Vision Therapy – Part 2

I have been going to vision therapy for the past five weeks now. They say that it can take a while before you start to notice changes. Thankfully, after many years of various health problems, I have learned to be in tune with my body. I can tell when slight changes occur. 

This proved to be exciting at my fourth visit last week. The therapist was able to make my eyes converge (cross) and diverge (go cock-eyed) easier than the week before. I felt like I could push myself a bit further. I felt something change within my brain. I think it was a growing familiarity to the exercises. This ultimately leads to strengthening of my eyes.

You might be wondering what vision therapy looks like and what it entails. Let me explain to you a couple of the things that I do. 

A vision therapist works on many different aspects of your vision in order to strengthen all processing to the brain. This can be reconnecting near to far sight vision. It is natural for most people to look at the speedometer in a car and then up at a sign approaching on the road. My eyes take a bit to adjust when doing that. They will use exercises like the “Brock String” to train my eyes. This exercise has you look close and then slowly or quickly look further away while concentrating on the balls or string. 

The therapist also works on my ability to read better. A normal person on average makes 100 eye movements per minute when reading. Someone post-concussion may have up to 400! This is because I often have to look back at a word a few times to be able to understand what I’m reading. I may reread a sentence three or four times to grasp the concept. This causes quicker fatigue. So, the therapist will provide exercises that causes my eyes to jump around to different letters and numbers. This develops better eye movement and concentration.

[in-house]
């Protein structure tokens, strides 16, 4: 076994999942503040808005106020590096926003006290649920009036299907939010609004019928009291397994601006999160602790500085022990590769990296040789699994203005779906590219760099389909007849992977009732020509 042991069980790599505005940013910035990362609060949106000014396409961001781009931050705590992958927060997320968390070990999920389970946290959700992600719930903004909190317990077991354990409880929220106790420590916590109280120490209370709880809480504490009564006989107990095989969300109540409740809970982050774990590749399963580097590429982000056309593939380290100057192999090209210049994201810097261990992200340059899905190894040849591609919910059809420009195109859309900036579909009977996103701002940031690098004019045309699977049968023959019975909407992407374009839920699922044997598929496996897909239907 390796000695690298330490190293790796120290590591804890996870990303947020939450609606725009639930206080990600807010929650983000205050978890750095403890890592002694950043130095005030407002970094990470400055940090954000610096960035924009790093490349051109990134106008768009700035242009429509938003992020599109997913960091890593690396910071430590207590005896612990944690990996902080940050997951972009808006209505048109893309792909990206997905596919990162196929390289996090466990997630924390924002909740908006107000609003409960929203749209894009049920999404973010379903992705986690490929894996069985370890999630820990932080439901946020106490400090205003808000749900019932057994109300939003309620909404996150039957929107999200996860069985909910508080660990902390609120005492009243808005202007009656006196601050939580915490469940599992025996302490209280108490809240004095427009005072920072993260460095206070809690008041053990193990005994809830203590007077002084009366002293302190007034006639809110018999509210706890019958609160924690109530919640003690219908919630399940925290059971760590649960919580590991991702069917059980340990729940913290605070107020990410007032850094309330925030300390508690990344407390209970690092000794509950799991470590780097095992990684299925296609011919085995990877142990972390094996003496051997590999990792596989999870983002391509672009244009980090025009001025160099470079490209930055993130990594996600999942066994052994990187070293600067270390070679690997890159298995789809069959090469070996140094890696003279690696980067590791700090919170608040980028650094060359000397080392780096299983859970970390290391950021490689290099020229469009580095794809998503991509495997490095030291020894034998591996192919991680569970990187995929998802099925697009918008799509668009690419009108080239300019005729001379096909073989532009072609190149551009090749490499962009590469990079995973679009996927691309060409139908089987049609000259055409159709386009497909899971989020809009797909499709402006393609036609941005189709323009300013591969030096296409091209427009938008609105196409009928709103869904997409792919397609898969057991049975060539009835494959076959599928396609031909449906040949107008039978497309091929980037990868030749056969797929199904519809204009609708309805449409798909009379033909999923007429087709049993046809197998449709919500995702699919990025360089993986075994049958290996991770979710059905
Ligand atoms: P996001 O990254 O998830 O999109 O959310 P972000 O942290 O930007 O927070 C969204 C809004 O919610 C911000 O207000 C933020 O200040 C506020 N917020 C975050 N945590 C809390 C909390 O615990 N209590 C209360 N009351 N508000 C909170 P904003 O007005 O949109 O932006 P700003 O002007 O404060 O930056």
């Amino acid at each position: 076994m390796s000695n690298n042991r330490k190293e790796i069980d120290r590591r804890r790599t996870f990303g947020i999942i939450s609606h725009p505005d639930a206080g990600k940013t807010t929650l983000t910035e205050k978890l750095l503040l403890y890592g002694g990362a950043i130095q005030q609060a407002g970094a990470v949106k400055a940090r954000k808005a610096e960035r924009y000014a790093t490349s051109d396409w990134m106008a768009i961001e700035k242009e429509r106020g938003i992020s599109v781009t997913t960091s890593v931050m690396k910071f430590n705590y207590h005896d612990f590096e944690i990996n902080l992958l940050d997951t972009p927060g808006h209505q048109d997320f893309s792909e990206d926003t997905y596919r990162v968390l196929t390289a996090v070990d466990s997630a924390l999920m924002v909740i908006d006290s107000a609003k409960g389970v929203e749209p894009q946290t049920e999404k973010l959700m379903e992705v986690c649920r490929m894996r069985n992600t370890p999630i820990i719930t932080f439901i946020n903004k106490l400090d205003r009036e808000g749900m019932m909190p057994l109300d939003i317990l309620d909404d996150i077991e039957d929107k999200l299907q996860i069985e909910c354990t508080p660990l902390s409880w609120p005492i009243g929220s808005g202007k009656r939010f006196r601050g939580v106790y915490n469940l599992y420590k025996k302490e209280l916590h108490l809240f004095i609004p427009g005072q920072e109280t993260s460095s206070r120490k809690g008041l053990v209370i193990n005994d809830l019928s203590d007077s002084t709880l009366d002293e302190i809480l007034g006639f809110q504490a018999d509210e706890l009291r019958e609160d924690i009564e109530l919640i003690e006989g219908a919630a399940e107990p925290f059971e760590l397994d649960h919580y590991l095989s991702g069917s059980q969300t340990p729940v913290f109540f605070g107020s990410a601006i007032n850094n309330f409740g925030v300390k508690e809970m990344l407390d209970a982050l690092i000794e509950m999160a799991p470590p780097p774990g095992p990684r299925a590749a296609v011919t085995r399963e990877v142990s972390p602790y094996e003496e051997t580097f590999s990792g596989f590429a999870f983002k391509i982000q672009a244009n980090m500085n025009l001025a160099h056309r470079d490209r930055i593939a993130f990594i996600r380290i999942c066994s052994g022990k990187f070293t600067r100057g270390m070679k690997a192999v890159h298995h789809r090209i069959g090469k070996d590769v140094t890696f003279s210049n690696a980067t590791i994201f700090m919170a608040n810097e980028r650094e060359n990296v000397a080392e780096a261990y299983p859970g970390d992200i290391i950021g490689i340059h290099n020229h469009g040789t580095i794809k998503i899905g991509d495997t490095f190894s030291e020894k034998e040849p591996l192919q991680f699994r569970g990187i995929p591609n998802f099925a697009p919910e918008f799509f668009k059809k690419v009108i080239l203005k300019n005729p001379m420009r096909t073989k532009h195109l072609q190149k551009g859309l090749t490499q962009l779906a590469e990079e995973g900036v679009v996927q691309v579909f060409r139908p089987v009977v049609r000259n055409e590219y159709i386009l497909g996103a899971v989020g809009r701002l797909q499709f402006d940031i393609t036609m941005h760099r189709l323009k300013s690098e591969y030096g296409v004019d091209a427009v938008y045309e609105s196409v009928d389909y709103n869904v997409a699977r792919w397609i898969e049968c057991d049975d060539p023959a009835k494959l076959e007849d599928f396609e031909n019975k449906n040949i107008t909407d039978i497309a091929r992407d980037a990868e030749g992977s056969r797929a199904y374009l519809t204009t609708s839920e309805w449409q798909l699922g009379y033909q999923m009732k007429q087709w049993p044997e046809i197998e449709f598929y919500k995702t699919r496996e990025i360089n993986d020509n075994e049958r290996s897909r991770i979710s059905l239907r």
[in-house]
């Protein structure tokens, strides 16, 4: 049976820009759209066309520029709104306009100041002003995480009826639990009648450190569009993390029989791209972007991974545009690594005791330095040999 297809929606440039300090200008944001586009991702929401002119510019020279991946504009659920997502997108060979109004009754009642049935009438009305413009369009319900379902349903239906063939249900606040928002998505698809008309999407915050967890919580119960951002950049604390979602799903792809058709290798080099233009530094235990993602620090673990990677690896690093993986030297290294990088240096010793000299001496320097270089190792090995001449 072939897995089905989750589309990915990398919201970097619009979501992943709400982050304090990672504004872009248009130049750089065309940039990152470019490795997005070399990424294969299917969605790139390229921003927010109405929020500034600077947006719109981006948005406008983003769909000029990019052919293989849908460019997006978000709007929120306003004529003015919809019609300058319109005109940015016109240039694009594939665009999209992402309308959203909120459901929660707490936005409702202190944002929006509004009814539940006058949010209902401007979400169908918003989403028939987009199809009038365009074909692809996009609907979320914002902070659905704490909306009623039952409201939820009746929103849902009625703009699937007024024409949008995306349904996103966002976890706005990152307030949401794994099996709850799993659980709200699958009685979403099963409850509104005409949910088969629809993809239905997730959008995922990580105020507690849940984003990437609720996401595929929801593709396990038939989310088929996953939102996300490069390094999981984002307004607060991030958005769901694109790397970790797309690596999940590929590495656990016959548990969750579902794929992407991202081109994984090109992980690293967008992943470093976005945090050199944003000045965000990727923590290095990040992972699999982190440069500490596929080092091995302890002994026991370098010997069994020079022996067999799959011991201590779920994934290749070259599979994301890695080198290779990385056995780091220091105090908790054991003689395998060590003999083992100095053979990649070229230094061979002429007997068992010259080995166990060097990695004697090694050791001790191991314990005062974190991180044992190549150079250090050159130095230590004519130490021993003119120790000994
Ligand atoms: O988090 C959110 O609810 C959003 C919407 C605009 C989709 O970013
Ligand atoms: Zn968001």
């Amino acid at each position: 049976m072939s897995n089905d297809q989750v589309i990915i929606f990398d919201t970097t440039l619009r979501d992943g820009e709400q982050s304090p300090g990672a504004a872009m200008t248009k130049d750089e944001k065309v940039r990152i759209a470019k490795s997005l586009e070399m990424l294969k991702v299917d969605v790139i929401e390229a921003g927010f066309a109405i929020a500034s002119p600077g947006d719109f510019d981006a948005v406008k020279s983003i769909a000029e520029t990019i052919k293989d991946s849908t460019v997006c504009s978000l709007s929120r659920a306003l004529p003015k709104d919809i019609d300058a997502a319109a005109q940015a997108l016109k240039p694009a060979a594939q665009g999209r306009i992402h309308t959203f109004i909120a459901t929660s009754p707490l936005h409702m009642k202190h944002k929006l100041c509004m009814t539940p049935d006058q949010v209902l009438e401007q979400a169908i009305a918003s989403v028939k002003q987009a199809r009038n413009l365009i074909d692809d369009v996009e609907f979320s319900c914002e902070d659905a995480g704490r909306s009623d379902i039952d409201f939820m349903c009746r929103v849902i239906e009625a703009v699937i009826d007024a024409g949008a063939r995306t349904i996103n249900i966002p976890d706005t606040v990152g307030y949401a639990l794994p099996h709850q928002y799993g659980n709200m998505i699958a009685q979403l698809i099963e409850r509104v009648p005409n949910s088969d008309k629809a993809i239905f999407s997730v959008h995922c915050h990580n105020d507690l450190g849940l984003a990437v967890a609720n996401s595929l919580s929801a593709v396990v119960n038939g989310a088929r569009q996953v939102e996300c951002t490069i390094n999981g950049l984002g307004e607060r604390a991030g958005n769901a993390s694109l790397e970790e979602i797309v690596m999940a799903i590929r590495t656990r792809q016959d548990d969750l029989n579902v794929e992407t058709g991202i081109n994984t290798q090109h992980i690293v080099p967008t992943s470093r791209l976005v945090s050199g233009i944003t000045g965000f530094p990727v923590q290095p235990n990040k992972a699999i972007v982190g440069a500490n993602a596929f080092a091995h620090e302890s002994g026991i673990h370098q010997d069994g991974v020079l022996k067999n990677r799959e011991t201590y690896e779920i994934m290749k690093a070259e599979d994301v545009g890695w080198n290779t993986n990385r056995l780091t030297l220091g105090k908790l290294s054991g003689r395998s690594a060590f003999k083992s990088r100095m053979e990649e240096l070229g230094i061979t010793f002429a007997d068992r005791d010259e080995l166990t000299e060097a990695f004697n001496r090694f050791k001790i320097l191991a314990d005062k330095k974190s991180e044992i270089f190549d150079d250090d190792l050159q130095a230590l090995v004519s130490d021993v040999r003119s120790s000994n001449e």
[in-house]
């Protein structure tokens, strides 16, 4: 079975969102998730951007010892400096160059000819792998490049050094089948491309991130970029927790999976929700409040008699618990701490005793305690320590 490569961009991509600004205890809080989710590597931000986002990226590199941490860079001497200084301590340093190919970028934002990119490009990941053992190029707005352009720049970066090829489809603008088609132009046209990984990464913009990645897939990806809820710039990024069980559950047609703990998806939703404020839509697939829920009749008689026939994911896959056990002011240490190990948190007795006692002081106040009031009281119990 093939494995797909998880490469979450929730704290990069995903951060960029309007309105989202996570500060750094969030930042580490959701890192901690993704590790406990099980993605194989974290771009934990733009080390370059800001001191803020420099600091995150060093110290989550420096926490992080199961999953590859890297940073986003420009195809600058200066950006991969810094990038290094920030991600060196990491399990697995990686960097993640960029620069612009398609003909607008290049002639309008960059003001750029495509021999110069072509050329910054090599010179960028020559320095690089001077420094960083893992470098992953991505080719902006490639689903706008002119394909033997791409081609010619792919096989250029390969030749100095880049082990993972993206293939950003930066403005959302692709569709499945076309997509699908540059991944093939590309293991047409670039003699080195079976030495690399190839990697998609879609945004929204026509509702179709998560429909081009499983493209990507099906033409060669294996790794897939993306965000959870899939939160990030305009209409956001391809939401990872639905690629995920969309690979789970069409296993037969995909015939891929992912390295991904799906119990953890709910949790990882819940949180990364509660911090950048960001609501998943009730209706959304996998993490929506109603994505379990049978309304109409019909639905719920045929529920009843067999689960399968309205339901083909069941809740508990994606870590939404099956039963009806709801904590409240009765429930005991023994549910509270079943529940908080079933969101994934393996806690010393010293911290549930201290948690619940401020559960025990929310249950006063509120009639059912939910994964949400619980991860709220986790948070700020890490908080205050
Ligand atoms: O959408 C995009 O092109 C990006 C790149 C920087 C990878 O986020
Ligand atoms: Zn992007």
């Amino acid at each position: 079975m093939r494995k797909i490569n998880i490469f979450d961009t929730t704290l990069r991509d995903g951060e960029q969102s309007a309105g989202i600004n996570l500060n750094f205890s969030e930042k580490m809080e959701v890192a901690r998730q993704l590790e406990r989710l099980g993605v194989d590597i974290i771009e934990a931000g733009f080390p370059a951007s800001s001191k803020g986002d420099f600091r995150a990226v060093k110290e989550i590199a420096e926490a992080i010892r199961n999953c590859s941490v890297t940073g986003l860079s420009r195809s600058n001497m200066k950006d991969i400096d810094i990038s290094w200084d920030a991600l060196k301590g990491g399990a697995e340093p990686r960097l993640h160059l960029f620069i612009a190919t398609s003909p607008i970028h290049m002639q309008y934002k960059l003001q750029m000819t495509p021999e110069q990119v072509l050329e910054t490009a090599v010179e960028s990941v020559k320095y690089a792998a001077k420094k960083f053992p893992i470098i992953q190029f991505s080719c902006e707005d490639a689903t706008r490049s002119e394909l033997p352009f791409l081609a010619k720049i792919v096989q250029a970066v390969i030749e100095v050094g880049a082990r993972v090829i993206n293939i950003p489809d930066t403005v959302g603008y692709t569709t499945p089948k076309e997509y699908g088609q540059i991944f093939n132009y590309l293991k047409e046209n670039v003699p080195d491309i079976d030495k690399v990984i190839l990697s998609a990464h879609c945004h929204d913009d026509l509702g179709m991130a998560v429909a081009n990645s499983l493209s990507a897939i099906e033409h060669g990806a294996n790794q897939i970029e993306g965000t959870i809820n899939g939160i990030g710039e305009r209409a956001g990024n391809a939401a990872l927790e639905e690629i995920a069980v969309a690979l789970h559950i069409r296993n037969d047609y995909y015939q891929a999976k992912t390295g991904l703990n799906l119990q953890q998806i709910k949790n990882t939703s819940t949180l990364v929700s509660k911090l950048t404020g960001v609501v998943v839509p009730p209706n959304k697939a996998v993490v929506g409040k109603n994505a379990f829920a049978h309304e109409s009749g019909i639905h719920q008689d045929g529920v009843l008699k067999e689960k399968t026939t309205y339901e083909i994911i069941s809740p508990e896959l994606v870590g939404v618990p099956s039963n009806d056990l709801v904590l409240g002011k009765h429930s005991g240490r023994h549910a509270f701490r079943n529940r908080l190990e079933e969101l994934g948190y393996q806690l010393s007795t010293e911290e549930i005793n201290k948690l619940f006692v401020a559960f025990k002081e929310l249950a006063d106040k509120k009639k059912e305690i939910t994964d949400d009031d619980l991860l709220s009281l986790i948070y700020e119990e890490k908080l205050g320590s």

They also assist to rebuild my peripheral vision. This is where the greatest issues present after a concussion. My peripheral vision is skewed. Most times, people can ignore what is going on around them when they are focused on a task or conversation. I can’t. My brain and eyes register that everything is of equal value. This makes my brain act like I have A.D.D.. If there is movement or noise going on beside or behind me, my brain wants to see what’s happening, regardless how focused I am. Focusing on one object in the middle of a page and then trying to find letters or mark objects around it without looking at them helps strengthen peripheral vision. It is way harder than it sounds though. 

As you can see in the picture, I am wearing a patch over one eye. My eyes have been affected differently. My left eye wants to drift when looking at something and my right doesn’t want to move at all. So, in order to work on both eyes as needed, I cover one of them at a time when doing some of the exercises. This is training my eyes to work as they should, and training my brain to take the correct information in from each eye. This will eventually help both eyes to function as they should and work together. 

If anyone post-concussion struggles with focusing, reading, watching T.V., and traveling, this therapy is something I would highly recommend! Dr. Quaid, the Neuro-Ophthalmologist that runs the clinic says that at least half of the kids in school with an IEP (Individual Education Plan) could work their way off of it with vision training. Concussions are so common, but we don’t often realize the implications they have on our bodies. 

A child that’s had a concussion can show signs of struggling in school, even after it’s looked like they’ve recovered. They may see less focused. Perhaps they are easily angered, are showing signs up behavioural issues, or seem sluggish. These can all be signs that their brains are still affected by the concussion. I would highly recommend pursuing vision therapy for them. It may be expensive, but it’s a life long value worth paying for. 

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